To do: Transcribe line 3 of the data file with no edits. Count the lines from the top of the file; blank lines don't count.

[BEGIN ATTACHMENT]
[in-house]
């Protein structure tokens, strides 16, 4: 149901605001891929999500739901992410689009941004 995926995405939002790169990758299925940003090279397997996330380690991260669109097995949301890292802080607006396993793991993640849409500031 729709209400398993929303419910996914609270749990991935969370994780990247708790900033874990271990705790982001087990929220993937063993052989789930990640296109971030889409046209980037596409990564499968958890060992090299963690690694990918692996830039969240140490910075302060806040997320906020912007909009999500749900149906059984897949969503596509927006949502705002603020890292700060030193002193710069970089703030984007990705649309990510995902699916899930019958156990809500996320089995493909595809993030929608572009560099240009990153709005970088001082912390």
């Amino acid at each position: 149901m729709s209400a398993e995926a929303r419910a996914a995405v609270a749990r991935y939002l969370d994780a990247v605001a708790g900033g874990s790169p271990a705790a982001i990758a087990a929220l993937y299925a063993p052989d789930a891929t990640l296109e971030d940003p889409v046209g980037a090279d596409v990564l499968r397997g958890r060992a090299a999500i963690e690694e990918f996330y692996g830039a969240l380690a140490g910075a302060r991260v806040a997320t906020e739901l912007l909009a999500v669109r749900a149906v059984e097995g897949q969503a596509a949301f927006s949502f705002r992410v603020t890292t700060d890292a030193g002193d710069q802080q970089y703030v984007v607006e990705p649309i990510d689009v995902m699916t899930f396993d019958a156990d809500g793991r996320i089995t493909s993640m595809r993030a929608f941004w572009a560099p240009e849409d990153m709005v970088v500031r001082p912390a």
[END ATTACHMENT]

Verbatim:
């Amino acid at each position: 149901m729709s209400a398993e995926a929303r419910a996914a995405v609270a749990r991935y939002l969370d994780a990247v605001a708790g900033g874990s790169p271990a705790a982001i990758a087990a929220l993937y299925a063993p052989d789930a891929t990640l296109e971030d940003p889409v046209g980037a090279d596409v990564l499968r397997g958890r060992a090299a999500i963690e690694e990918f996330y692996g830039a969240l380690a140490g910075a302060r991260v806040a997320t906020e739901l912007l909009a999500v669109r749900a149906v059984e097995g897949q969503a596509a949301f927006s949502f705002r992410v603020t890292t700060d890292a030193g002193d710069q802080q970089y703030v984007v607006e990705p649309i990510d689009v995902m699916t899930f396993d019958a156990d809500g793991r996320i089995t493909s993640m595809r993030a929608f941004w572009a560099p240009e849409d990153m709005v970088v500031r001082p912390a």